PHILADELPHIA REFLECTIONS
Musings of a Philadelphia Physician who has served the community for six decades

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Computers, Digital Cameras, and Cellphones
Much of the early development of the electronic computer took place in Philadelphia. We lost the lead, but it might return.

Website Development
The website technology supporting Philadelphia Reflections is PHP, MySQL and DHTML. The web hosting service is Internet Planners. The development of this website has provided an opportunity to learn new technology, to try out different techniques for getting noticed by the search engines and the trials and tribulations of dealing with malicious hackers and spammers who range from the annoying to the abusive. This collection of articles documents some of our experiences and we hope that people surfing the web looking for solutions to problems we've encountered will benefit.

Geo Positioning

Geo Tagging refers to adding latitude and longitude information to websites and photographs. This has been around for a long time but it has taken the advent of Google Earth for it to really start to catch on.

This blog entry has geo meta tags that you can see if you look at the HTML source ("View > [Page] Source"). The input was as follows:

Address: 82 Devonshire St Boston MA

Lat: 42.3578 Lon: -71.0577

Descriptive Place Name: Fidelity Investments headquarters

Region: US-MA Country Code: US Country Name: United States


This creates meta tags in the HTML Header as follows:

<!-- geo tags for 82 Devonshire St Boston MA -->
<meta name="ICBM"          content="42.3578, -71.0577" />

<meta name="geo.country"   content="US" />
<meta name="geo.region"    content="US-MA" />
<meta name="geo.placename" content="Fidelity Investments headquarters" />
<meta name="geo.position"  content="42.3578; -71.0577" />

<meta name="tgn.name"      content="Fidelity Investments headquarters" />
<meta name="tgn.nation"    content="United States" />
  • To be precise you can go to the location with a GPS device and record the exact coordinates.
    (see below for a discussion of GPX, the GPS transfer protocol)
  • Google Earth is a very good way to find coordinates of any spot on earth
    and both GE itself and the KML Editor will allow you to pick up coordinates from GE.
  • You can find the lat and lon of a US address using GeoURL Header Generator
  • My Geo Position can also be helpful

  • But for most lookups, the easiest method is to use the Firefox Sidebar AddOn called Minimap; it's right in your browser so you don't have to switch back and forth. (The AddOn download is found here: Mini Map Sidebar).

The Region, Country Code and Country Name can be found here: ISO-3166-1 Country Names

geo.placename and tgn.name are often rendered as the city name but are intended to describe the geographical feature ("Pyramids of Giza" or something). This tag is optional.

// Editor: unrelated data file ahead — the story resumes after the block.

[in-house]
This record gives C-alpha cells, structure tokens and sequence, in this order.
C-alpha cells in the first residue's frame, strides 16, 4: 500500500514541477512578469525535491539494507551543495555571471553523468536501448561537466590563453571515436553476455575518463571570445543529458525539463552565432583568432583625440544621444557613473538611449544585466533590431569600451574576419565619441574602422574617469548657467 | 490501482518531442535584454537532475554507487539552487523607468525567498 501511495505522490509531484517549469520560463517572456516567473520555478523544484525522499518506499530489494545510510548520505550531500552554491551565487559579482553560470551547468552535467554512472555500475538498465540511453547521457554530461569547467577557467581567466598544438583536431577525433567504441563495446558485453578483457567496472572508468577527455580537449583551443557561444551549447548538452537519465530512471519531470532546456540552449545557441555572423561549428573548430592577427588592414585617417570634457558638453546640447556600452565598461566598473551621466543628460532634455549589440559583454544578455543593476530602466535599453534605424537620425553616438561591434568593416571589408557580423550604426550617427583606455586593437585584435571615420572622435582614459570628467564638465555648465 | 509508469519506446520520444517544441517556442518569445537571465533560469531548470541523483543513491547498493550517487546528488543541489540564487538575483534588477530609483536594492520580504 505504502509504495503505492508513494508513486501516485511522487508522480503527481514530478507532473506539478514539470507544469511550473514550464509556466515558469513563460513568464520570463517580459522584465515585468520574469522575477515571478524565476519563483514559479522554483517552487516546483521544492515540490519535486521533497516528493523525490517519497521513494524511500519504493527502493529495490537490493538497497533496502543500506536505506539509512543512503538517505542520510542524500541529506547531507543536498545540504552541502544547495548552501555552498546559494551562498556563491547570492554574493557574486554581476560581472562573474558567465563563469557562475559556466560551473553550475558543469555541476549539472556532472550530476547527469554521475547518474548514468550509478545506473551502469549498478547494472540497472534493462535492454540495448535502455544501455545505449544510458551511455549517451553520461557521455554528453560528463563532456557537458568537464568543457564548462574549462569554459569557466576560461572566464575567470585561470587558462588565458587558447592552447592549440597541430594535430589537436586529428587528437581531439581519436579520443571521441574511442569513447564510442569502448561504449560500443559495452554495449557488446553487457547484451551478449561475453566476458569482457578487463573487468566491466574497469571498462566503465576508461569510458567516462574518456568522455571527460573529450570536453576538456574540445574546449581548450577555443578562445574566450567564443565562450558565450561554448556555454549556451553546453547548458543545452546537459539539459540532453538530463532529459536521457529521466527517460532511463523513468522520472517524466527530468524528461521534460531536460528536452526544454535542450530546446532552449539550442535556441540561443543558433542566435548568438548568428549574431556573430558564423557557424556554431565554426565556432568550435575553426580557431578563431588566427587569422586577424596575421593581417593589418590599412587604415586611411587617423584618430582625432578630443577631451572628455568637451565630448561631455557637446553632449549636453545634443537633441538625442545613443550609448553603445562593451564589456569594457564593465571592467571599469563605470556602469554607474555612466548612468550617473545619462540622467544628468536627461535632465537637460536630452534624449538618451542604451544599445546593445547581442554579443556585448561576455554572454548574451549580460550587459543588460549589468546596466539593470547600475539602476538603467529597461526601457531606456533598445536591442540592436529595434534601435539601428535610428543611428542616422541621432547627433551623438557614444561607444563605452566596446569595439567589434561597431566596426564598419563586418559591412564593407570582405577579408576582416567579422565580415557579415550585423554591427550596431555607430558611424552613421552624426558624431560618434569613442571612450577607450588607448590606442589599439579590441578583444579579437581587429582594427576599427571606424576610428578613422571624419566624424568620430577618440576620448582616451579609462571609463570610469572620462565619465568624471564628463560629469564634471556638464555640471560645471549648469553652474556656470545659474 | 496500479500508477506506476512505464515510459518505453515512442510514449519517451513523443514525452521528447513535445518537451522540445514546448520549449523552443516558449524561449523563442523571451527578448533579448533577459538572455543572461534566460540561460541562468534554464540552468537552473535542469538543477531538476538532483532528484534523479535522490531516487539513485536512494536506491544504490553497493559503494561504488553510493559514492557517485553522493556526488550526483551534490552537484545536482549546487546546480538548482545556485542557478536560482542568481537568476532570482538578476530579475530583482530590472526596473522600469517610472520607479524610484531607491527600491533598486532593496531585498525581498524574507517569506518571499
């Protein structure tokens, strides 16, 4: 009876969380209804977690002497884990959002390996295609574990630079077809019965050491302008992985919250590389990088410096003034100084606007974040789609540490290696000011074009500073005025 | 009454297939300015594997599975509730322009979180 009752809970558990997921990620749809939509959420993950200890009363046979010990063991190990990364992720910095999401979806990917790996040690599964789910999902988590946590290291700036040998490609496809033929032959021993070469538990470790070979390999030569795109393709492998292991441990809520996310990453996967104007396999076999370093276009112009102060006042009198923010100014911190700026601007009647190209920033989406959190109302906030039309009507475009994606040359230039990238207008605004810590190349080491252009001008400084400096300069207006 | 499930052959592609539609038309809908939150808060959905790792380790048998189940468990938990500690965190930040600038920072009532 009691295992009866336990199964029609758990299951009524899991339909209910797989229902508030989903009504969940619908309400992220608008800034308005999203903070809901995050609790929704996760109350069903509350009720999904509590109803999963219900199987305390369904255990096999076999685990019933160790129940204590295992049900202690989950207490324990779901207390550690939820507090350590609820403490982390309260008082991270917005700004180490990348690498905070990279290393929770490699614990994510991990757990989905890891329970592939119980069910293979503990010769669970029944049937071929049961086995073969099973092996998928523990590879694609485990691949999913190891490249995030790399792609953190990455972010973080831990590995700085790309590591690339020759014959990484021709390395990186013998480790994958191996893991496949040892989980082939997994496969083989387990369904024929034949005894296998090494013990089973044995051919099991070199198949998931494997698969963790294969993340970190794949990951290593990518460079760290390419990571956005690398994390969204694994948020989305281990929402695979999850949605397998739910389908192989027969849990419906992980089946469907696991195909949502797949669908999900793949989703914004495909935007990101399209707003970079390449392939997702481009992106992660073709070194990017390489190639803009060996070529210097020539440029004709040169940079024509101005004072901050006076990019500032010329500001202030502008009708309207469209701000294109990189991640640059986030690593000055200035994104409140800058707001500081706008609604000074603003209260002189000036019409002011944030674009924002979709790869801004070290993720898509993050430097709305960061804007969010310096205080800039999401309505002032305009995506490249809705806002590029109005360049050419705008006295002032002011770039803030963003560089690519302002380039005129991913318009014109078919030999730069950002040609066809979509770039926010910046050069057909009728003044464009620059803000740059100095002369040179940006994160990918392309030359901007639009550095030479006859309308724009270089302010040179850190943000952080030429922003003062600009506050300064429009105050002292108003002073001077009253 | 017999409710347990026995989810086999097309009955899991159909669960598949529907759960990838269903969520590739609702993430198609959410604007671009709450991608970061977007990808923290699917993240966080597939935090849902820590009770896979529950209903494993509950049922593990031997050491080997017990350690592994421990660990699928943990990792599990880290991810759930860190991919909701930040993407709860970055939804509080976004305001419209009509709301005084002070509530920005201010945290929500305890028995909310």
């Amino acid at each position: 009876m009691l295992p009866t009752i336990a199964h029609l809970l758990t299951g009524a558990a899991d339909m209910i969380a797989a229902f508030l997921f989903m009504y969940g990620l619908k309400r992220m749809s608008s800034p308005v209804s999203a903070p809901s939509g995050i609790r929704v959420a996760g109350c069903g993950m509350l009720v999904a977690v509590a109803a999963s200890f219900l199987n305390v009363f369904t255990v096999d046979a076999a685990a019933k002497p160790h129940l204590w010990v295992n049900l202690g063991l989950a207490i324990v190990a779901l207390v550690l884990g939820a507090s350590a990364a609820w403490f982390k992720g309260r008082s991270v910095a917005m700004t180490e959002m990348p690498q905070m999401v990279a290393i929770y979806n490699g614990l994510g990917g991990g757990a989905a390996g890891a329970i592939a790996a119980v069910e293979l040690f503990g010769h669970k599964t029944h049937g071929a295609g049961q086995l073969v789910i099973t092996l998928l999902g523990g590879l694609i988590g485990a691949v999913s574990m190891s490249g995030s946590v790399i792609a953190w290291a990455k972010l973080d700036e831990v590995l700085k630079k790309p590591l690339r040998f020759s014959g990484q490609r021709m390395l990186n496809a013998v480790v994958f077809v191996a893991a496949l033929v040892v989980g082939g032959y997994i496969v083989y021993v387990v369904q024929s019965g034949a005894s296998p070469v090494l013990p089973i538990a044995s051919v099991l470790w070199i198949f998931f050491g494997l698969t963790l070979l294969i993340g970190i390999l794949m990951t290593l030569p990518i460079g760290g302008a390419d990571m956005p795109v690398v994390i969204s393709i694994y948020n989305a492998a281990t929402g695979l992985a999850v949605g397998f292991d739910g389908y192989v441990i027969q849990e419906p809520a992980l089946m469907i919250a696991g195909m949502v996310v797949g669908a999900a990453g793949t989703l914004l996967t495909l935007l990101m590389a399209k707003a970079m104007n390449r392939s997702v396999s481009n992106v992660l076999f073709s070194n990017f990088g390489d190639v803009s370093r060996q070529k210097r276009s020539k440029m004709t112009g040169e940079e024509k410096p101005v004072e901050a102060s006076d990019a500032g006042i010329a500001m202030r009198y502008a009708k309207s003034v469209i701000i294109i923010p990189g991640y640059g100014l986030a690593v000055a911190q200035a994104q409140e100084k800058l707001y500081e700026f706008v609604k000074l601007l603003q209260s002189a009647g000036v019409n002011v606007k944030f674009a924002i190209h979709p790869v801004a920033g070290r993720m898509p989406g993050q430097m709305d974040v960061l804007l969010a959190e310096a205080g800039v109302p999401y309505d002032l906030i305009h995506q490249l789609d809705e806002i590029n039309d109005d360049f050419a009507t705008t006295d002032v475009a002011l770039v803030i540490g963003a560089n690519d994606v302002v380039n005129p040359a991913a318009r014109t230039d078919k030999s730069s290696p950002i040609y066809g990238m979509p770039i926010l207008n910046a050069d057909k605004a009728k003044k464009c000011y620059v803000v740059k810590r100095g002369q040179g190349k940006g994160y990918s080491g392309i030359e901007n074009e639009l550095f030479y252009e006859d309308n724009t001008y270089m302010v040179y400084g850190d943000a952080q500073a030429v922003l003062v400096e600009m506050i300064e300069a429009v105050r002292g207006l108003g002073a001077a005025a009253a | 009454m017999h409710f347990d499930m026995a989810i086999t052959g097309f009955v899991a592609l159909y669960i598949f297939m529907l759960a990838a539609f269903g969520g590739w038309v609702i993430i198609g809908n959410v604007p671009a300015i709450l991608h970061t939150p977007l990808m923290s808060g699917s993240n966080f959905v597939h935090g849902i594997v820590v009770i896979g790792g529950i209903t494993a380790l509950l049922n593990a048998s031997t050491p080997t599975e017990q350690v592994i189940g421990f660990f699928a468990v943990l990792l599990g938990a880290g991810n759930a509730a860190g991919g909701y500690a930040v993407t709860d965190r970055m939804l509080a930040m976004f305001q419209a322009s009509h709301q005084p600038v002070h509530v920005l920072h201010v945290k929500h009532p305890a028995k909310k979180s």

HTML geo meta tags can be validated here: {geo tag validation}



There is a search engine of long standing that reads HTML geo meta tags and indexes the website based upon its location; for searching, it groups sites based on their geographic proximity: GeoURL.



Photographs can also contain geo meta data, so-called EXIF data (Firefox has an EXIF viewer AddOn).

JPEG is the most common image format and the easiest to deal with. The combination of Picassa2 and Google Earth allow you easily to add this information to your own photos.

The process of adding lat and lon to your photographs is this:

1. Select one or more photos in Picassa
2. Select Tools > GeoTag > GeoTag with Google Earth ...
3. This starts Google Earth and you can "fly" to the location of the picture

4. A small Picasa window will appear in Earth's lower-right corner displaying thumbnails of the pictures you selected; press the "Geotag" button.
5. When all of your pictures are tagged, press the "Done" button

Slowly, camera manufacturers are providing GPS capability. Some few have GPS devices built in and some others allow an external GPS device to be attached, although both Canon and Nikon are way behind the curve ... if you own either, you can essentially forget it: the best - lousy - solution is to carry around a GPS with you and synchronize the times ... ugly.


The Google Maps API allows maps to be embedded in a website as is done here. Google Maps API

The JavaScript required to embed the map on this page can also be seen in the HTML source ("View > [Page] Source"). In addition to JavaScript, you need a DIV with an ID of "map" or whatever is specified in the JavaScript document.getElementById entry, which specifies the height and width of the map to be displayed.

To embed these maps you must register with Google


In addition, there are extensions to ATOM and RSS to include lat and lon in your syndication feeds; there are three standards that I have found: GeoRSS (ATOM example) , W3C Geo (RSS example) and an "ICBM RSS Module". This website extends the namespaces of both its ATOM feed and its RSS feed to include all the tags.